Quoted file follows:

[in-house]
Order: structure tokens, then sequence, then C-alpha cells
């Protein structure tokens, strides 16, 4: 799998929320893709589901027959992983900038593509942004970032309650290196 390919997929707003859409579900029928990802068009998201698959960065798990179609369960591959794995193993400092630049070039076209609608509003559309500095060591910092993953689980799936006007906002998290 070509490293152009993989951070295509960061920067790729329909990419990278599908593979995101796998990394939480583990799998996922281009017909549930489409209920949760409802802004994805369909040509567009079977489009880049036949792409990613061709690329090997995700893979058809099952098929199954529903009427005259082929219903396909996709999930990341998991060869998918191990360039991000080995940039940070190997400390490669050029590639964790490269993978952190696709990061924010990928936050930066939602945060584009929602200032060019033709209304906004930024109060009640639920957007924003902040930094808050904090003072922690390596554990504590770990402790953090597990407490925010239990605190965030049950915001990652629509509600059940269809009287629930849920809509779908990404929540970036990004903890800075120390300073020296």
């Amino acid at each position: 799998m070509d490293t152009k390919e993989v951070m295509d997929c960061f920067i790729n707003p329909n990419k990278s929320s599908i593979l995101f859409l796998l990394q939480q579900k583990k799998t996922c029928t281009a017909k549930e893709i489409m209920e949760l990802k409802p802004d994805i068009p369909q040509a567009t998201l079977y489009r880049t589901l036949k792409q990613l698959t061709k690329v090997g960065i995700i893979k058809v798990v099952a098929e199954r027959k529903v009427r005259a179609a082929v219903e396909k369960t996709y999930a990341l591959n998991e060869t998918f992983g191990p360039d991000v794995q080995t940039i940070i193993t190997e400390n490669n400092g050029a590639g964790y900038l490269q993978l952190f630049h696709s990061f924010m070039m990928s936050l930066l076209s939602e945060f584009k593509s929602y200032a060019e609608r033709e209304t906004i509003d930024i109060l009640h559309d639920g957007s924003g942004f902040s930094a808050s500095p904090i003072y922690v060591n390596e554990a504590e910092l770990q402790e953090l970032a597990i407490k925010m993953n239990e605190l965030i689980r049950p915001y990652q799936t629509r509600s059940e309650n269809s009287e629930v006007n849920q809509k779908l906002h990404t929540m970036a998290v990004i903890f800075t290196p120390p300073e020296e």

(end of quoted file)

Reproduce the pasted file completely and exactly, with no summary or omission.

[in-house]
Order: structure tokens, then sequence, then C-alpha cells
């Protein structure tokens, strides 16, 4: 799998929320893709589901027959992983900038593509942004970032309650290196 390919997929707003859409579900029928990802068009998201698959960065798990179609369960591959794995193993400092630049070039076209609608509003559309500095060591910092993953689980799936006007906002998290 070509490293152009993989951070295509960061920067790729329909990419990278599908593979995101796998990394939480583990799998996922281009017909549930489409209920949760409802802004994805369909040509567009079977489009880049036949792409990613061709690329090997995700893979058809099952098929199954529903009427005259082929219903396909996709999930990341998991060869998918191990360039991000080995940039940070190997400390490669050029590639964790490269993978952190696709990061924010990928936050930066939602945060584009929602200032060019033709209304906004930024109060009640639920957007924003902040930094808050904090003072922690390596554990504590770990402790953090597990407490925010239990605190965030049950915001990652629509509600059940269809009287629930849920809509779908990404929540970036990004903890800075120390300073020296």
């Amino acid at each position: 799998m070509d490293t152009k390919e993989v951070m295509d997929c960061f920067i790729n707003p329909n990419k990278s929320s599908i593979l995101f859409l796998l990394q939480q579900k583990k799998t996922c029928t281009a017909k549930e893709i489409m209920e949760l990802k409802p802004d994805i068009p369909q040509a567009t998201l079977y489009r880049t589901l036949k792409q990613l698959t061709k690329v090997g960065i995700i893979k058809v798990v099952a098929e199954r027959k529903v009427r005259a179609a082929v219903e396909k369960t996709y999930a990341l591959n998991e060869t998918f992983g191990p360039d991000v794995q080995t940039i940070i193993t190997e400390n490669n400092g050029a590639g964790y900038l490269q993978l952190f630049h696709s990061f924010m070039m990928s936050l930066l076209s939602e945060f584009k593509s929602y200032a060019e609608r033709e209304t906004i509003d930024i109060l009640h559309d639920g957007s924003g942004f902040s930094a808050s500095p904090i003072y922690v060591n390596e554990a504590e910092l770990q402790e953090l970032a597990i407490k925010m993953n239990e605190l965030i689980r049950p915001y990652q799936t629509r509600s059940e309650n269809s009287e629930v006007n849920q809509k779908l906002h990404t929540m970036a998290v990004i903890f800075t290196p120390p300073e020296e």